Soccer

Women’s World Cup: Winners, losers and final thoughts on equal pay | Opinion

Twenty years ago, as interest began to swell for the 1999 Women’s World Cup, I suggested to an editor that it would be a good idea to cover the late-round games. His response: Nobody cares about women’s soccer.

A few weeks later, when it was announced that the 90,000-seat Rose Bowl was sold out for the final and late-night TV hosts were jumping on the U.S. team bandwagon, I offered to go to Pasadena, California, on my own dime because I wanted to witness and write about the groundbreaking event. My story made the front page. More than 40 million TV viewers tuned in. The editor — like many across the nation — admitted he had underestimated the grip that team had on the nation, and I was reimbursed for my travel expenses.

So, forgive me for getting misty-eyed on Sunday afternoon, as I watched travelers at the Dallas-Fort Worth Airport gather around TV sets and cheer as the 2019 U.S. team hoisted a fourth World Cup trophy.

Standing next to me were my 19-year-old daughter, Sophie, and her friend, Marissa, both lifelong soccer players, who wore red, white, and blue headbands for the trip and followed the team’s every move. We watched the first half of the United States’ 2-0 win over the Netherlands from the airplane, at 30,000 feet (Thanks, American Airlines, for the on-board Wi-Fi!)

The Fox ratings for the final are still coming in, but the estimated TV audience is around 19 million. Meanwhile, in the Netherlands, 5.5 million people watched the game, which means 88 percent of the TVs there were tuned in.

ESPN announced over the weekend that it would televise the remainder of the National Women’s Soccer League games. Budweiser on Sunday became the official beer of the league, which employs 55 players who participated in the Women’s World Cup.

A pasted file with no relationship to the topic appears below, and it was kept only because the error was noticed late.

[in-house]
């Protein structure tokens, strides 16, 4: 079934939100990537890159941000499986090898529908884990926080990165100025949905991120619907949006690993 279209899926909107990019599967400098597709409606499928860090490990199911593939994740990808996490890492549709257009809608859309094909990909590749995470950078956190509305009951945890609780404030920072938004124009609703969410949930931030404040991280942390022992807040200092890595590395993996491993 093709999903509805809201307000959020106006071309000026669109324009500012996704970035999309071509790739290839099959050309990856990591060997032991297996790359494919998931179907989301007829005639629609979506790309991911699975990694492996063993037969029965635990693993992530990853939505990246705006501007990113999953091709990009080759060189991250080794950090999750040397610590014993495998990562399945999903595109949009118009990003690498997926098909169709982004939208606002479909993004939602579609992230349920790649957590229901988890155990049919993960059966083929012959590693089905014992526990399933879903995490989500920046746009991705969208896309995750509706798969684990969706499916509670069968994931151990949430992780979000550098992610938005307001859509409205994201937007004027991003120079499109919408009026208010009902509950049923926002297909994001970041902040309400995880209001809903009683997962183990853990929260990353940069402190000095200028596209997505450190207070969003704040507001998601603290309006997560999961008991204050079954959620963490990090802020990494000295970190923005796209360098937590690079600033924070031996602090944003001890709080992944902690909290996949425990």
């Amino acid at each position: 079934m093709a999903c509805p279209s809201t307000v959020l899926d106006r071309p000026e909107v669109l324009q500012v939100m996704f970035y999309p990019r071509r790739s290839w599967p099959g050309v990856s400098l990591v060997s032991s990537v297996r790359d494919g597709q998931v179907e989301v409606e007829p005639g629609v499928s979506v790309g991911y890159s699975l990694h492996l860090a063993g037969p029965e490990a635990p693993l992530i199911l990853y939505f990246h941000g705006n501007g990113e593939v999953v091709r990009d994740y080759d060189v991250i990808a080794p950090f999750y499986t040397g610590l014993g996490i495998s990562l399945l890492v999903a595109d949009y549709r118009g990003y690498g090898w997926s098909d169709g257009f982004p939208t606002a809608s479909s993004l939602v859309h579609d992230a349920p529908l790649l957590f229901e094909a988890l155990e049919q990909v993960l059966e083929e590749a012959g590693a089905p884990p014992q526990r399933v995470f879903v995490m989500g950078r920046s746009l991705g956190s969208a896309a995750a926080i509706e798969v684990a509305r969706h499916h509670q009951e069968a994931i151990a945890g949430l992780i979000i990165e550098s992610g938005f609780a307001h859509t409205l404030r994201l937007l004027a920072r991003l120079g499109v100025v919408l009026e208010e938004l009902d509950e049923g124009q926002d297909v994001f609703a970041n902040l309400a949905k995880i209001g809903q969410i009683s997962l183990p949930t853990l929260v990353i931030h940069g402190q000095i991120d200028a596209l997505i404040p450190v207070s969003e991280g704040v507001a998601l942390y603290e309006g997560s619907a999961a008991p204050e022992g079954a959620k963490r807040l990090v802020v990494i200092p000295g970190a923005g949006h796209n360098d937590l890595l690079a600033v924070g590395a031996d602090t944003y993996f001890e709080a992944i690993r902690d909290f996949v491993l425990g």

In other words, lots of people care about women’s soccer these days. And it wasn’t just the soccer — brilliant as it was — that captivated fans during this World Cup. It was the women’s confidence, grit, and personality that left an impression.

They don’t hide who they are. They don’t apologize for how they celebrate (although, I still think the Americans went a bit overboard toward the end of the 13-0 Thailand thrashing).

And they certainly speak their minds. Megan Rapinoe took on the president of the United States and called out FIFA leaders. Brazil’s 33-year-old legend, Marta, gave a riveting, impassioned speech on the field after her team lost to France in the Round of 16, challenging younger players to work harder and value their profession more. It is a message that all young people should heed.

“It’s wanting more. It’s training more. It’s being ready to play 90 plus 30 minutes. This is what I ask of the girls,” Marta said, tears in her eyes. “The women’s game depends on you to survive. Cry at the beginning, so you can smile at the end.”

These women don’t sit back quietly and hope for a raise like women of my generation have done our entire careers. They demand a raise. Heck, they are suing their bosses for a raise.

As the American women lifted their trophy, tens of thousands of fans in the stadium chanted: “Equal pay! Equal pay!”

Amen.

The pay issue is complicated because prize money is related to revenue generated, and the Women’s World Cup is still far behind the men’s tournament. The 2019 Women’s World Cup will reportedly generate over $100 million and pay $30 million in prize money. The 2018 men’s Cup made over $5 billion and paid $400 million in prize money.

But when it comes to national-team salaries, bonuses, sponsorship, promotion, and training costs, the U.S. women have every right to demand the same as (if not more than) the U.S. men, who failed to qualify for the last World Cup.

Before we put this fantastic event in our rear-view mirrors, let’s recap some winners and losers.

Winner: Dutch, Jamaican, and Brazilian fans. They bring fun everywhere they go.

Loser: FIFA, for scheduling the finals of the men’s Copa America and Gold Cup the same day as the Women’s World Cup final. Let the women have one day to themselves every four years.

Winner: Female coaches. It was nice to see both finalists being coached by women, Jill Ellis (USA) and Sarina Wiegman (Netherlands).

Loser: French organizers, who faced criticism for failing to promote the tournament enough.

Winner: Chilean goalkeeper Christiane Endler, who proved great players can be found on underfunded teams.

Winner/Loser: Video Assistant Referee (VAR). Depends whom you ask.

Biggest winner: Women. Everywhere.

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